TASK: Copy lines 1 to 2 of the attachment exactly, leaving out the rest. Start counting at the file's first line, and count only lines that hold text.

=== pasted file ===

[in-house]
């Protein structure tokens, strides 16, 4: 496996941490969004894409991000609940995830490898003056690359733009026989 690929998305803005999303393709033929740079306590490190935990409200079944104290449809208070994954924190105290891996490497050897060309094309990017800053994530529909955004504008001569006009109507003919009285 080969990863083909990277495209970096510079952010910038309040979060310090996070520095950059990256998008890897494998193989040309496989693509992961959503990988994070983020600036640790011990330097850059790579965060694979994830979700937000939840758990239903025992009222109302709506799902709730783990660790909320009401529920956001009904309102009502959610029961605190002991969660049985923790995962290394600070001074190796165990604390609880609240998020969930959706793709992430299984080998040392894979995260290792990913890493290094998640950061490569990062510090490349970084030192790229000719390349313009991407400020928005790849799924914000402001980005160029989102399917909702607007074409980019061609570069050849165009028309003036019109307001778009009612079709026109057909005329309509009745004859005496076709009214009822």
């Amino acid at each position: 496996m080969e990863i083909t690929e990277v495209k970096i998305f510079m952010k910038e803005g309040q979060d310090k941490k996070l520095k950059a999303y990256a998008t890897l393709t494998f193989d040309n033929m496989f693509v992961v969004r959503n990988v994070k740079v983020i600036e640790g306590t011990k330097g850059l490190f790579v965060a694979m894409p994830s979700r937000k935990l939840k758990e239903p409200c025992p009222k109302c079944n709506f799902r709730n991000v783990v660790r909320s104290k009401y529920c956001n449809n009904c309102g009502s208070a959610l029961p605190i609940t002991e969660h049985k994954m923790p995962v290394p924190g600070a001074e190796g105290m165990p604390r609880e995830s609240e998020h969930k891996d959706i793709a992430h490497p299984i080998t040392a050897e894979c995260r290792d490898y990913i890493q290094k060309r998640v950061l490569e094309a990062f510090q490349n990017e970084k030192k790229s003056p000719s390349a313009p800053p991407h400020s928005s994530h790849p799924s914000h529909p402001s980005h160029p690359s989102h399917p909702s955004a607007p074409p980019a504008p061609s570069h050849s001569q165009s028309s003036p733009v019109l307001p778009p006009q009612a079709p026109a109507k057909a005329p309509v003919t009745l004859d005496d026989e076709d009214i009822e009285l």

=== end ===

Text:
[in-house]
């Protein structure tokens, strides 16, 4: 496996941490969004894409991000609940995830490898003056690359733009026989 690929998305803005999303393709033929740079306590490190935990409200079944104290449809208070994954924190105290891996490497050897060309094309990017800053994530529909955004504008001569006009109507003919009285 080969990863083909990277495209970096510079952010910038309040979060310090996070520095950059990256998008890897494998193989040309496989693509992961959503990988994070983020600036640790011990330097850059790579965060694979994830979700937000939840758990239903025992009222109302709506799902709730783990660790909320009401529920956001009904309102009502959610029961605190002991969660049985923790995962290394600070001074190796165990604390609880609240998020969930959706793709992430299984080998040392894979995260290792990913890493290094998640950061490569990062510090490349970084030192790229000719390349313009991407400020928005790849799924914000402001980005160029989102399917909702607007074409980019061609570069050849165009028309003036019109307001778009009612079709026109057909005329309509009745004859005496076709009214009822």